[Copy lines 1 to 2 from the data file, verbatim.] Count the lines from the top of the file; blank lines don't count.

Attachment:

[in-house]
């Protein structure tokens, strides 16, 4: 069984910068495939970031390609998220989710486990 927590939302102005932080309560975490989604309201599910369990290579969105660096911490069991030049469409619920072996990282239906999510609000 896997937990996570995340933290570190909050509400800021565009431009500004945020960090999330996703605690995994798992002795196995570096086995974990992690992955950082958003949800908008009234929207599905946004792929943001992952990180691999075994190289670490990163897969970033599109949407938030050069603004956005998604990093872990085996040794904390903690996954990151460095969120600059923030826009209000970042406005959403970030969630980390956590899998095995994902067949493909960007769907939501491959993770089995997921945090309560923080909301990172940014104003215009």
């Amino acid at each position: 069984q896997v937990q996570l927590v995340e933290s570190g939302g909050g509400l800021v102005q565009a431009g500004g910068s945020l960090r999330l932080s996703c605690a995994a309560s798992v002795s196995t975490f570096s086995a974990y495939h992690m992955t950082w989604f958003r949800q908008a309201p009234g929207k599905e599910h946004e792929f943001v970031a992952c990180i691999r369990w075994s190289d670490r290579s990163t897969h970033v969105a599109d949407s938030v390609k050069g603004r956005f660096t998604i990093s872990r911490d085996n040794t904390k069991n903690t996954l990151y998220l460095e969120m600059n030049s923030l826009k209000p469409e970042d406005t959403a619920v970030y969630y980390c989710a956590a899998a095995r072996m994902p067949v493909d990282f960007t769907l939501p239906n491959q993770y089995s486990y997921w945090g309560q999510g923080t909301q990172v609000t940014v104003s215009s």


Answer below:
[in-house]
């Protein structure tokens, strides 16, 4: 069984910068495939970031390609998220989710486990 927590939302102005932080309560975490989604309201599910369990290579969105660096911490069991030049469409619920072996990282239906999510609000 896997937990996570995340933290570190909050509400800021565009431009500004945020960090999330996703605690995994798992002795196995570096086995974990992690992955950082958003949800908008009234929207599905946004792929943001992952990180691999075994190289670490990163897969970033599109949407938030050069603004956005998604990093872990085996040794904390903690996954990151460095969120600059923030826009209000970042406005959403970030969630980390956590899998095995994902067949493909960007769907939501491959993770089995997921945090309560923080909301990172940014104003215009």